I'm on the arbitration committee of my local Realtor(R) association that resolves "procuring cause" disputes. Let me clarify what "procuring cause" means to you, the buyer. When a seller lists a property with a broker and that broker advertises the property in the multiple listings, that constitutes an offer of compensation to other brokerages to pay a specific part of the listing broker's commission to the other brokerage if the other brokerage procures the buyer. That's where the phrase "procuring cause" comes in. As the buyer, you can use whatever real estate agent you want, or no agent at all. However, if you have an agent from a brokerage other than the listing broker write up the offer on this property that you've already selected based upon the listing broker's marketing efforts and the showing, the listing broker apparently will take the position that your agent is not the "procuring cause" of the sale and therefore the listing broker will not pay a commission to your agent. That's reasonable, because the offer of compensation is intended to procure a buyer and you've already been "procured" without an agent from another brokerage.  If you sign a buyer agency agreement that requires you to pay your agent a commission if he/she doesn't get a commission from the listing agent, then you will have to pay that commission. Your agent's broker could make a claim of compensation against the listing broker, but given the facts that you've described, the arbitration panel or other decision-maker (I don't know how it's done in Wisconsin) probably would find that your agent was not the "procuring cause" of the sale and therefore not entitled to a commission from the listing broker. The situation would be different if you had seen other properties with your agent, your agent did a comparative market analysis of the various properties and based on that information, you decided to make an offer on the property you already had been introduced to by the listing broker.  In that situation, you had not made up your mind until your agent provided you with real estate services that resulted in your deciding to make an offer on the property so your agent would have a reasonable argument that she or he was the "procuring cause" of the sale. If this was helpful, please click the thumbs-up below.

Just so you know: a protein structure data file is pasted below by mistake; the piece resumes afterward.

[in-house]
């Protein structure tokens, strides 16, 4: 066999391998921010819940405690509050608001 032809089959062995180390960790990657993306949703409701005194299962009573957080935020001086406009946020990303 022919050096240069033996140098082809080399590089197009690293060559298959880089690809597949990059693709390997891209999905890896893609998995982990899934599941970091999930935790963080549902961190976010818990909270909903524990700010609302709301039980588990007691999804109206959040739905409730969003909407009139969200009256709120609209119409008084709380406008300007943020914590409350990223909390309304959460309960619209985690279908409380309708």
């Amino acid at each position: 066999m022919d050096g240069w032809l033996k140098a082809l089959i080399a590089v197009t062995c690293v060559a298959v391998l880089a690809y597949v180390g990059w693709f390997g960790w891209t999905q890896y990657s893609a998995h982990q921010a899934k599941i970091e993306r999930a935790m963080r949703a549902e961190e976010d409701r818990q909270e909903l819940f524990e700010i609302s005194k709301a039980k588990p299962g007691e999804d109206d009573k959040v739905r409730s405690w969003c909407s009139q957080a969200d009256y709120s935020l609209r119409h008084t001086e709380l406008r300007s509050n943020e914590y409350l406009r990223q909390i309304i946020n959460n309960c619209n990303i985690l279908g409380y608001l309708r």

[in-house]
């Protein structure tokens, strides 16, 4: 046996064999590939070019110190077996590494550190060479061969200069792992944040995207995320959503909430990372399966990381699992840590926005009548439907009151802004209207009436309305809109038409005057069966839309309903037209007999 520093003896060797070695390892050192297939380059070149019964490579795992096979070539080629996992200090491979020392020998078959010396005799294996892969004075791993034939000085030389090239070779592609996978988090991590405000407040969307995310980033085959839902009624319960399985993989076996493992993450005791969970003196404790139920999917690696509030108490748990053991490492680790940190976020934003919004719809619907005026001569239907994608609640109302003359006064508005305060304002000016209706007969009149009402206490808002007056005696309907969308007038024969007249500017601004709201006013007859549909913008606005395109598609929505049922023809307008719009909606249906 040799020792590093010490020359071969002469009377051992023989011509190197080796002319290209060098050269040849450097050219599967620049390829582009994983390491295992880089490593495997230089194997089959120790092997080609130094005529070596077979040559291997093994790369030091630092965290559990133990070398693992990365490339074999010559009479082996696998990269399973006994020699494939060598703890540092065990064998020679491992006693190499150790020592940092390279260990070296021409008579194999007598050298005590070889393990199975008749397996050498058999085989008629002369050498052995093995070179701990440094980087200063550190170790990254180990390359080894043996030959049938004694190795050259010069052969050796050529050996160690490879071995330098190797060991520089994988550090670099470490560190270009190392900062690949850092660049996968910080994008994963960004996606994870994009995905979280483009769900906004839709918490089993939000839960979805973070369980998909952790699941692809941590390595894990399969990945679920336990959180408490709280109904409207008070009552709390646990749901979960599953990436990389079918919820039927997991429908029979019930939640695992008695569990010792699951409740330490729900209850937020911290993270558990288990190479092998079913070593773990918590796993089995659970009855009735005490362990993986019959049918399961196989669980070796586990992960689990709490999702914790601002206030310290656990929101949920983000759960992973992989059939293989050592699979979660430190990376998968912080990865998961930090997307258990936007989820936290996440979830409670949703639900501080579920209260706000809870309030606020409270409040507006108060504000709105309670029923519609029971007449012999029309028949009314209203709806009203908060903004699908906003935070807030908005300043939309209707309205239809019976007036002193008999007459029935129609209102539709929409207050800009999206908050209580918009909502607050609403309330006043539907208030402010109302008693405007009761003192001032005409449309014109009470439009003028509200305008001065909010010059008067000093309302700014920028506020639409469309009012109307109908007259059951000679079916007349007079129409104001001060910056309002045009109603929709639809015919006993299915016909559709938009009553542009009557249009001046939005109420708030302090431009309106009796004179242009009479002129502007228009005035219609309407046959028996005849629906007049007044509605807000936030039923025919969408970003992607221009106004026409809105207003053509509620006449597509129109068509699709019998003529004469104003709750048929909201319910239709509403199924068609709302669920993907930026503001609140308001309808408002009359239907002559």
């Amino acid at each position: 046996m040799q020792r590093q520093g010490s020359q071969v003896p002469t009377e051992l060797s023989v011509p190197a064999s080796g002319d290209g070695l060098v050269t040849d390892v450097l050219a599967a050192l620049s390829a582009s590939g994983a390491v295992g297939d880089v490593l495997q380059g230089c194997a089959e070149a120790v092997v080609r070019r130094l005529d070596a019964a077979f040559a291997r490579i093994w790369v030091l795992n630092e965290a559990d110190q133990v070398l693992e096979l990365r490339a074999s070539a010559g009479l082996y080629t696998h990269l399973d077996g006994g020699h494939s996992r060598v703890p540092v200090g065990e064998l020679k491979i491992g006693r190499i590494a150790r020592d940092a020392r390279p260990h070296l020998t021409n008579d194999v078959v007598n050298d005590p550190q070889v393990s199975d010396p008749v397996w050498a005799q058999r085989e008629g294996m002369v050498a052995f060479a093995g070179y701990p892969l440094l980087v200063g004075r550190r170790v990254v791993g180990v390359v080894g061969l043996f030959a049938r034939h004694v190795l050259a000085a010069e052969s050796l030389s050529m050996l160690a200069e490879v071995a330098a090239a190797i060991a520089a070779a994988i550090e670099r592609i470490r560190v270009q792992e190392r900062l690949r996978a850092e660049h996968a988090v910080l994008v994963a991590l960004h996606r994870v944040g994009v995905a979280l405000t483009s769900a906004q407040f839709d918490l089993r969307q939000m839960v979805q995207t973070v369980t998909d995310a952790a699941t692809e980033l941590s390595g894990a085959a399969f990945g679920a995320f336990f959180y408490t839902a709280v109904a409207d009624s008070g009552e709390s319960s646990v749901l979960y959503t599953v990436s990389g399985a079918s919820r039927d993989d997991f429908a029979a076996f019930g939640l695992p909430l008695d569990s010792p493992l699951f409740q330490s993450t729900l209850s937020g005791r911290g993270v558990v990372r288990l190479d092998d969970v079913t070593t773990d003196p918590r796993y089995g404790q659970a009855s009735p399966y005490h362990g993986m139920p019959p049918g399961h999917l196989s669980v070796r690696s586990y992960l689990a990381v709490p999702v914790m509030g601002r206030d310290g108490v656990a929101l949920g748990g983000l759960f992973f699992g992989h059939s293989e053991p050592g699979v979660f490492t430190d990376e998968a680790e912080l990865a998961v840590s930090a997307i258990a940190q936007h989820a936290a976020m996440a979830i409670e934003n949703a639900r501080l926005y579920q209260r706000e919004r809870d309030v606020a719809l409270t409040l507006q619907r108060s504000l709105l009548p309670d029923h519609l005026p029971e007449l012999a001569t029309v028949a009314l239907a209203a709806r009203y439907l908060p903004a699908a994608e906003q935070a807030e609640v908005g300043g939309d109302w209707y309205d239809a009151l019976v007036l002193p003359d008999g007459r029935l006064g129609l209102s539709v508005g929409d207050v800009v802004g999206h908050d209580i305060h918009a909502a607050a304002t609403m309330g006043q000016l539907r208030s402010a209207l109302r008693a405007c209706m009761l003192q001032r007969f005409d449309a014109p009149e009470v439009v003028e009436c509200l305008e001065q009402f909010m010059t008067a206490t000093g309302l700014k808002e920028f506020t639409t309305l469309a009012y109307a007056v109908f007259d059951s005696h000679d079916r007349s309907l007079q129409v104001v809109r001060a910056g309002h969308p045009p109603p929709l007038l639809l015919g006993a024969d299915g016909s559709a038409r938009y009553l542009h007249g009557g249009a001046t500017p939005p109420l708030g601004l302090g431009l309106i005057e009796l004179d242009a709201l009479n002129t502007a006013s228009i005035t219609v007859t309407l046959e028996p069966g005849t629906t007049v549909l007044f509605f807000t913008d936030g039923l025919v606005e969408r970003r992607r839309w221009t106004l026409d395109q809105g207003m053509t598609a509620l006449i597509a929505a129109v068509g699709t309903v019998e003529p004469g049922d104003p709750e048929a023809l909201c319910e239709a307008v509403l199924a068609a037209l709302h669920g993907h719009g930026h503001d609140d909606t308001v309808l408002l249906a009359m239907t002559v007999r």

• November 13 2013
  • 1Yes

  • Report a Problem

    Please enter a valid email address.

    Content flagged

    We will review this content. Thanks for helping make the site more useful to everyone. To learn more, read Zillow's Good Neighbor Policy.

    We're sorry. This service is temporarily unavailable. Please come back later and try again.

Here's an article. There are hundreds. There has to be a "working relationship". A quick showing of an in-house listing, for a coworker, isn't a working relationship. Call the Broker of the listing, and threaten to Complain to the Regulators if they won't split commission with your Buyer's Agent. Also threaten to call their Seller and tell them what is happening. Or, have a Buyer's Agent do all that for you.
  • November 12 2013
  • 1Yes

  • Report a Problem

    Please enter a valid email address.

    Content flagged

    We will review this content. Thanks for helping make the site more useful to everyone. To learn more, read Zillow's Good Neighbor Policy.

    We're sorry. This service is temporarily unavailable. Please come back later and try again.

Profile picture for wisconsinhomebuyer
Ofe, if I have a buyers agent show me the house after this individual did, won't that result in a procurement war?  If I haven't signed anything, can I get my own buyers agent and they would be entitled to the commission? 

Are there any website references on this type of thing.  I can't have been the first to fall victim to this...website > listing company real estate company > house showing > dual agency/procuring headlock?